Claire Beale On Advertising: Cut price and low quality is a risky strategy

The trouble with dropping your trousers in the ad business is that you either end up screwing someone or being screwed. And there's a lot of screwing going on right now, particularly if you work in media, because some of the less confident media agencies are dropping their trousers, offering a cut-price service in order to win new business.

The agencies that specialise in media buying - booking the advertising spots and space - are big and beefy beasts, negotiating media for hundreds of clients and spending anything up to £1bn a year on ads. These companies, like Mediacom or Carat or ZenithOptimedia, make powerful opponents for the big media owners like ITV, Sky and the national press, who want to get the maximum revenue from the advertising inventory they have to sell. The biggest buying and selling balls in the business sit across the negotiating table from each other and wait to see who blinks first.

After the bloody negotiations, though, they all go off and play golf in Barbados together, rubbing along nicely as true frenemies. Generally, everyone's a winner… if they're big enough. It's the small guys who can get screwed.

Now the recession has raised the stakes a significant notch. Big advertisers are looking for ever cheaper space and ever cheaper fees from their agencies. As a result there has been a glut of international media reviews already this year. Unilever, one of the world's biggest advertisers, has just kicked off a review of its $3bn media account, following in the footsteps of advertisers like Nokia, Reckitt-Benckiser, Vodafone and Renault Nissan.

So far, this has been the year of the mega pitch. For many clients, cost-cutting is not just top of the agenda, it's the only item on the agenda. That has made it very tempting for desperate media agencies to drop their trousers on price to win big - and, these days, even not so big - media accounts, promising to buy media cheaper than their competitors and to do it for cheaper fees. But something's got to give in this model. If some clients are getting cheaper deals it could be at the expense of other (smaller? more naïve? more loyal?) clients, who'll be paying more. The agency screwed by the Big Juicy New Client screws its smaller clients. Or screws the smaller media owners desperate to take some money, even at cut-throat rates.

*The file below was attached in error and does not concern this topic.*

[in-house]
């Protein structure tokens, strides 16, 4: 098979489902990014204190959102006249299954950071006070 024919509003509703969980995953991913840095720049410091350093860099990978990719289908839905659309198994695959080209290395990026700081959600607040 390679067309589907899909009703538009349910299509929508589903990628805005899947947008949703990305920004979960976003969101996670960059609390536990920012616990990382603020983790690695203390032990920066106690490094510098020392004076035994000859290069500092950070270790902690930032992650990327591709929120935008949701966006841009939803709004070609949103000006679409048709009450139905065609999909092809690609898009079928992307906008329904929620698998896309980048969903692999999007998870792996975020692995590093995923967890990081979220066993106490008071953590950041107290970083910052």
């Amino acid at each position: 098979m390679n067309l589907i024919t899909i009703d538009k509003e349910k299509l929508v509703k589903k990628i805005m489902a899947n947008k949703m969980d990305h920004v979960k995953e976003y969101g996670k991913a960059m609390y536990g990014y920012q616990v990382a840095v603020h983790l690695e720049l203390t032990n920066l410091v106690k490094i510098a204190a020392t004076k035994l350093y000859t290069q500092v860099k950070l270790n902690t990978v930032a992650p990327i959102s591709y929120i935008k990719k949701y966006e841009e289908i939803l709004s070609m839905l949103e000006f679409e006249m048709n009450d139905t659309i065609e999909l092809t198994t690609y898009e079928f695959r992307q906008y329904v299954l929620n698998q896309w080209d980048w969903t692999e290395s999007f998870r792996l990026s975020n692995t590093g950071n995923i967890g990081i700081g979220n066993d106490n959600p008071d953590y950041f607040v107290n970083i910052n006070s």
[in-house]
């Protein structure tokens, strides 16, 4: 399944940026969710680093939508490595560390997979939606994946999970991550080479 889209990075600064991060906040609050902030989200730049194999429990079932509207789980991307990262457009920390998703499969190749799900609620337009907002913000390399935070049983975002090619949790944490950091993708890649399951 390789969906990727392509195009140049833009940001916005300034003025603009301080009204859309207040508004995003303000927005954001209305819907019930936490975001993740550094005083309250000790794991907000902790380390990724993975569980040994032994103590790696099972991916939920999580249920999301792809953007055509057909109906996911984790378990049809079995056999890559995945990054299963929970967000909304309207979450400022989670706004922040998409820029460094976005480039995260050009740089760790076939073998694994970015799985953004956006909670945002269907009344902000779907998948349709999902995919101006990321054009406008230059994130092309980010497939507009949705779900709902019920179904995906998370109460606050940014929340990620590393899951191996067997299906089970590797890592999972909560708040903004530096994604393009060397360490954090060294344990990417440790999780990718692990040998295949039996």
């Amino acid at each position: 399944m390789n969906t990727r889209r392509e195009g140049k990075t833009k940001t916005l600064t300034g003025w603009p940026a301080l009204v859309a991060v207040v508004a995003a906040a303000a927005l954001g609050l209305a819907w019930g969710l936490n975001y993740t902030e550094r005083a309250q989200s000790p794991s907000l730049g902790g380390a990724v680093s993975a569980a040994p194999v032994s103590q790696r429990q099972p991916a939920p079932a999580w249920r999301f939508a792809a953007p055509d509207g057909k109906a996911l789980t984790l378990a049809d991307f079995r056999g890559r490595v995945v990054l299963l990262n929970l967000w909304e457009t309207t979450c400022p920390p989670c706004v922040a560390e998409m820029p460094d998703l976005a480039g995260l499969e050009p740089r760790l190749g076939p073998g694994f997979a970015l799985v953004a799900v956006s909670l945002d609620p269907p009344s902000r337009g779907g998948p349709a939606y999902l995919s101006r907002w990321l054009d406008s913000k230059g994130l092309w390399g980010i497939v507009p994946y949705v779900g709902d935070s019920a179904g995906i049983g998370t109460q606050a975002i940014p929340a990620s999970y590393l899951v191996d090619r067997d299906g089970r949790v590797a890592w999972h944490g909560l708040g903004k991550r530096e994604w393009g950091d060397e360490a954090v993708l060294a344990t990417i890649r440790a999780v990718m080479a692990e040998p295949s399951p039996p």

OK, there's a lot more intelligence and insight that goes into the media process than this crude picture suggests. And the best agencies look after all their clients, not just the big ones. But there's more than a little truth here about the way the industry works.

What's certain is that media is in danger of becoming a commodity, focused too much on price and too little on quality. Media agencies that worked hard to develop an up-stream strategic offering are finding, right now, that more clients are only really interested in a cheap service: back to the bad days of pile-it-high, buy-it-cheap.

Into this bleak picture comes the Central Office of Information (COI), which handles the Government's advertising. You may have read last week that the COI is now the country's biggest advertiser, with an ad budget of £211m. It has announced that it's looking for a single media agency to handle this whopping account, and it will be looking for significant cost-savings from the review. It would be good to think that the COI could lead the way in holding a media review that balanced necessary media efficiencies with paying a fair price for an intelligent media service, despite the outcry last week at the size of the Government's ad budget. We'll see.





Best in Show: Samsung (Grey)

Samsung doesn't have much of a reputation when it comes to creative advertising, so the new ad by Grey for Samsung's fast new phone, Jet, is coming from a low base. The surprise, then, is that it's crisply scripted, beautifully shot and really quite sexy. It's an ad of two halves.